It is hard to imagine anyone not being moved and inspired by these acts of humility and reverence.
Tuesday, November 29, 2016.
On any given day, an estimated 10,000 people live at the Oceti Sakowin camps at Standing Rock. To put the enormity of this community into perspective, if this were a city in Iowa, Oceti Sakowin would rank 39th out of 950 — bigger than Fairfield, Grinnell or Mount Pleasant.
The fact that so many passionate people have come together so quickly under such adverse conditions is almost hard to imagine. Even more impressive is that the infrastructure essential to a functioning city— housing, transportation, security, food, water, sanitation, public health, power — have been built, borrowed or jerry-rigged in less than four months.
Whether or not we stop the Dakota Access pipeline — and I believe we can and will — this miracle on the northern Great Plains is unparalleled. And it happened without city planners or zoning laws, under the guidance of a council of Native elders, with the tremendous energy and talent of thousands of people.
I’ll walk you through a few of these features.
Housing. The diversity of housing is as diverse as the people. Many stay in three-season tents. A lot of folks who are here for the entire winter have hunkered down with warmer, more spacious structures. Appropriately, the most common home here is a tipi.
Transportation. Oceti Sakowin’s “Main Street” is not quite the width of a two-lane highway. It is lined with the flags of many Native nations. Other roads cut a random pattern criss-crossing the community. They are either dirt, mud or now hard-packed ice and snow. Like all the roads here, there are far more pedestrians than vehicles. Cars know their place, move slowly and often wait for foot traffic to pass.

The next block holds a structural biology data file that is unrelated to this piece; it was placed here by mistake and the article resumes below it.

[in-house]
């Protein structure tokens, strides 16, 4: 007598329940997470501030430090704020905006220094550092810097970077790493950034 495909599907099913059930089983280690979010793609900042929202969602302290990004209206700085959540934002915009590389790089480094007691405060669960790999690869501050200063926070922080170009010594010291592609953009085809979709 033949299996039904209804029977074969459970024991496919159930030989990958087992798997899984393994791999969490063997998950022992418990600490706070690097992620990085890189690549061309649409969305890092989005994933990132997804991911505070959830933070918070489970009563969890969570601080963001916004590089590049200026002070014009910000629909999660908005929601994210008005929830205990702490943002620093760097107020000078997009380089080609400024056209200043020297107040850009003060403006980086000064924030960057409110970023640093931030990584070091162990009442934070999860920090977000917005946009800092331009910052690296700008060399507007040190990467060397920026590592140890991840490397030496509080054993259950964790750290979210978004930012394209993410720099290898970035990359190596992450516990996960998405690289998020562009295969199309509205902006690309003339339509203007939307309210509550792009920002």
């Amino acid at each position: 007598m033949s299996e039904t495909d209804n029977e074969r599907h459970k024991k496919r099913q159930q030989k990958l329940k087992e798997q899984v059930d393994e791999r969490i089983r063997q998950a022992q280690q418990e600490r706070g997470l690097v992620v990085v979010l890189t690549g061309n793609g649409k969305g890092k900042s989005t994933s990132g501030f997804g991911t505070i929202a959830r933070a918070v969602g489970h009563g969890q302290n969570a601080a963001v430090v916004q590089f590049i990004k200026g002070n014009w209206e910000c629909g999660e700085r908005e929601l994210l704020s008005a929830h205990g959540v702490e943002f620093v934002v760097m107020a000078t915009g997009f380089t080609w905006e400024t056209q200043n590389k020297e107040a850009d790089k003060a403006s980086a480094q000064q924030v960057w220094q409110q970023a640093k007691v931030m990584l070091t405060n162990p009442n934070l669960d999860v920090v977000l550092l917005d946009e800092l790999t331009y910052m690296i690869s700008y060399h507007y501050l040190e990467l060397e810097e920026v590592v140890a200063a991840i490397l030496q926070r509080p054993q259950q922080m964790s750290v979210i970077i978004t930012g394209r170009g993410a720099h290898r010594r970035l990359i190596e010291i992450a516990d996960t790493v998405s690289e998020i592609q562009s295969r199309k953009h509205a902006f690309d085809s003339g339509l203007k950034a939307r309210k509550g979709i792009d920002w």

As if to further emphasize the pedestrian focus of the roads, the recent blizzard just installed speed bumps in the form of snow drifts.
Security. So far the only security I’ve seen are the teams of 2-3 people who stop vehicles entering the camp. Think TSA. What exists here is the opposite. The routine is basically this: we roll down our window, the security guy asks where we’re going and if we’ve been here before, we smile and we’re on our way.
Food. There are now 8 or 9 kitchens at Oceti Sakowin. Lyssa and I volunteer at one today: Grandma’s Kitchen. We help prepare and serve supper for an estimated 400 people. The facility is divided into three areas, each in a separate tent. The smallest tent is the actual kitchen, equipped with four propane-fired stoves. Next to that is a larger space with a serving area, dish washing station and shelves for storing dry and canned goods. Finally, there’s the dining room, which has seating capacity for 50 — and yet somehow feeds 400.
Lyssa and I continue to cook most of our own food. This is tough in a blizzard. Enough said.
Water. Mini Wiconi. Water is Life. Oceti Sakowin takes the issue of water very seriously, so much so that I’m going to save that conversation for another blog.
Sanitation. Standard, chemically-based porta-potties are the backbone of Oceti Sakowin’s sanitation system. To say that they’re unpleasant places to visit is an understatement. As I stop in at one today, I think about the EcoCommodes we hauled along the length of the Climate March. The March’s mobile outhouses used sawdust instead of chemicals. When the “toilet” was full, instead of toxic waste, we had a byproduct that was compostable. As Oceti Sakowin continues to build systems that are more sustainable and eco-friendly, EcoCommodes would be worth looking into.